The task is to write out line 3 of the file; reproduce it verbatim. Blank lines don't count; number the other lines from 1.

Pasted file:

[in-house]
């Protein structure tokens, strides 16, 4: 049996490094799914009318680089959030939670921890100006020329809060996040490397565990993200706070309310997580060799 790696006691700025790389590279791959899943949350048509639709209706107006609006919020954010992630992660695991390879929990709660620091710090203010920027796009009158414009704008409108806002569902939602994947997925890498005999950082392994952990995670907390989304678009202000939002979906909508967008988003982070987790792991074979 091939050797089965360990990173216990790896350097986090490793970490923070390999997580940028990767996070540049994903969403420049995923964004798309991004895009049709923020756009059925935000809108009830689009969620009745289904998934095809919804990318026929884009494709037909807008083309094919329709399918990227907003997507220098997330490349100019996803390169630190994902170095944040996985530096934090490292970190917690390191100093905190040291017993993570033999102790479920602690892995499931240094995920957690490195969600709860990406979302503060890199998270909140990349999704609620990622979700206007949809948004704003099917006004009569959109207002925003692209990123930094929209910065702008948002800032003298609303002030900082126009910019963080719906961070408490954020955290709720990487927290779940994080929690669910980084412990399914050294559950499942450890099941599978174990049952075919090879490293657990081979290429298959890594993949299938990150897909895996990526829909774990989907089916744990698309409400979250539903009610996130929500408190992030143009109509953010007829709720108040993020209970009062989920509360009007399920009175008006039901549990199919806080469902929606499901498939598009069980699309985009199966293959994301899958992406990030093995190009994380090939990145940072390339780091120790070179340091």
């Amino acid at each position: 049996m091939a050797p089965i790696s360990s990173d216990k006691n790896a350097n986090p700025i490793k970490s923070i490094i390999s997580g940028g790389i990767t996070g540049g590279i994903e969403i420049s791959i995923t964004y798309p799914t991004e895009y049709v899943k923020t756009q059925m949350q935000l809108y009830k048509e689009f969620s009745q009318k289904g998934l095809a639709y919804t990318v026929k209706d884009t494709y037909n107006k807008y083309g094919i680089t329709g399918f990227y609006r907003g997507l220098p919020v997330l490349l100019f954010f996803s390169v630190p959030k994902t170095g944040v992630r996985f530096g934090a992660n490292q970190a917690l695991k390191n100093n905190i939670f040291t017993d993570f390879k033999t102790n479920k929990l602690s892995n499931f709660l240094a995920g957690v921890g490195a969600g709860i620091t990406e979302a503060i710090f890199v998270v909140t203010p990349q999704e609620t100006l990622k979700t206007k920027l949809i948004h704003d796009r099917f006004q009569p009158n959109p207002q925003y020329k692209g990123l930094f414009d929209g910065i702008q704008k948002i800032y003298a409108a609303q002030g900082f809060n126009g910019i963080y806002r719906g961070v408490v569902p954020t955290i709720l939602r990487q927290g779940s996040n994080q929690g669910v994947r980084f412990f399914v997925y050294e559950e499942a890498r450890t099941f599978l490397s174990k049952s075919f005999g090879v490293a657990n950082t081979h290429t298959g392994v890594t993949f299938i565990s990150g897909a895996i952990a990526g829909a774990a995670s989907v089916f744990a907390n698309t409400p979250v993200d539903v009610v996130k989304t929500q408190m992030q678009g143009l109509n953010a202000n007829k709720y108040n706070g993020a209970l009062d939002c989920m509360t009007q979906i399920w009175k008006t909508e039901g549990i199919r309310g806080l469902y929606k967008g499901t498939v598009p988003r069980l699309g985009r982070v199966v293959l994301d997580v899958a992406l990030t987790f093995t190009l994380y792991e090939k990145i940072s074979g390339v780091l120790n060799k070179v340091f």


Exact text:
């Amino acid at each position: 049996m091939a050797p089965i790696s360990s990173d216990k006691n790896a350097n986090p700025i490793k970490s923070i490094i390999s997580g940028g790389i990767t996070g540049g590279i994903e969403i420049s791959i995923t964004y798309p799914t991004e895009y049709v899943k923020t756009q059925m949350q935000l809108y009830k048509e689009f969620s009745q009318k289904g998934l095809a639709y919804t990318v026929k209706d884009t494709y037909n107006k807008y083309g094919i680089t329709g399918f990227y609006r907003g997507l220098p919020v997330l490349l100019f954010f996803s390169v630190p959030k994902t170095g944040v992630r996985f530096g934090a992660n490292q970190a917690l695991k390191n100093n905190i939670f040291t017993d993570f390879k033999t102790n479920k929990l602690s892995n499931f709660l240094a995920g957690v921890g490195a969600g709860i620091t990406e979302a503060i710090f890199v998270v909140t203010p990349q999704e609620t100006l990622k979700t206007k920027l949809i948004h704003d796009r099917f006004q009569p009158n959109p207002q925003y020329k692209g990123l930094f414009d929209g910065i702008q704008k948002i800032y003298a409108a609303q002030g900082f809060n126009g910019i963080y806002r719906g961070v408490v569902p954020t955290i709720l939602r990487q927290g779940s996040n994080q929690g669910v994947r980084f412990f399914v997925y050294e559950e499942a890498r450890t099941f599978l490397s174990k049952s075919f005999g090879v490293a657990n950082t081979h290429t298959g392994v890594t993949f299938i565990s990150g897909a895996i952990a990526g829909a774990a995670s989907v089916f744990a907390n698309t409400p979250v993200d539903v009610v996130k989304t929500q408190m992030q678009g143009l109509n953010a202000n007829k709720y108040n706070g993020a209970l009062d939002c989920m509360t009007q979906i399920w009175k008006t909508e039901g549990i199919r309310g806080l469902y929606k967008g499901t498939v598009p988003r069980l699309g985009r982070v199966v293959l994301d997580v899958a992406l990030t987790f093995t190009l994380y792991e090939k990145i940072s074979g390339v780091l120790n060799k070179v340091f």